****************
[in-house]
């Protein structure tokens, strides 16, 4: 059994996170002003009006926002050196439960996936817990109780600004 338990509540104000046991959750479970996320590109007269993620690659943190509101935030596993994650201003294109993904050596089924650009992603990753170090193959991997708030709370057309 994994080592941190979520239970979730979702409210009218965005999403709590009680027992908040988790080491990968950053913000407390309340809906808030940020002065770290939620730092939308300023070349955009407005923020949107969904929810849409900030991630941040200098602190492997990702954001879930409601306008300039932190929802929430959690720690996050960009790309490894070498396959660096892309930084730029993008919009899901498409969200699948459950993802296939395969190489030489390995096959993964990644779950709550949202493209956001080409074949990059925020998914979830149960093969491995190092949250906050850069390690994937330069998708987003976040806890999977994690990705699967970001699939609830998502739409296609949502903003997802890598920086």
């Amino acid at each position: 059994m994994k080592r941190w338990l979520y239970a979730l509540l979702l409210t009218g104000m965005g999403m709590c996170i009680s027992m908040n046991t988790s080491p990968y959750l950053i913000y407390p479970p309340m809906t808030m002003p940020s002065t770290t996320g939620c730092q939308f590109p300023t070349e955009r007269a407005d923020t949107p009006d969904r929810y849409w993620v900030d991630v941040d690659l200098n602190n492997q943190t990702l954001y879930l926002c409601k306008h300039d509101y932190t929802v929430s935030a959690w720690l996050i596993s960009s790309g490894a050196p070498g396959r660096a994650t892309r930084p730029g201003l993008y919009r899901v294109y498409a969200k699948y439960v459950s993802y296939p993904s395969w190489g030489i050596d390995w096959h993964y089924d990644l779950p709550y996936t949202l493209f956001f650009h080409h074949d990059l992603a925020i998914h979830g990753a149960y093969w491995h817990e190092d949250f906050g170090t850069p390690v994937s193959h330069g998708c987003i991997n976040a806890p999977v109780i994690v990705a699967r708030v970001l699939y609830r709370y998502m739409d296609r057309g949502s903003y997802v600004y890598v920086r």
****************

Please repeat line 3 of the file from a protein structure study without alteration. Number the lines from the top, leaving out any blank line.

């Amino acid at each position: 059994m994994k080592r941190w338990l979520y239970a979730l509540l979702l409210t009218g104000m965005g999403m709590c996170i009680s027992m908040n046991t988790s080491p990968y959750l950053i913000y407390p479970p309340m809906t808030m002003p940020s002065t770290t996320g939620c730092q939308f590109p300023t070349e955009r007269a407005d923020t949107p009006d969904r929810y849409w993620v900030d991630v941040d690659l200098n602190n492997q943190t990702l954001y879930l926002c409601k306008h300039d509101y932190t929802v929430s935030a959690w720690l996050i596993s960009s790309g490894a050196p070498g396959r660096a994650t892309r930084p730029g201003l993008y919009r899901v294109y498409a969200k699948y439960v459950s993802y296939p993904s395969w190489g030489i050596d390995w096959h993964y089924d990644l779950p709550y996936t949202l493209f956001f650009h080409h074949d990059l992603a925020i998914h979830g990753a149960y093969w491995h817990e190092d949250f906050g170090t850069p390690v994937s193959h330069g998708c987003i991997n976040a806890p999977v109780i994690v990705a699967r708030v970001l699939y609830r709370y998502m739409d296609r057309g949502s903003y997802v600004y890598v920086r």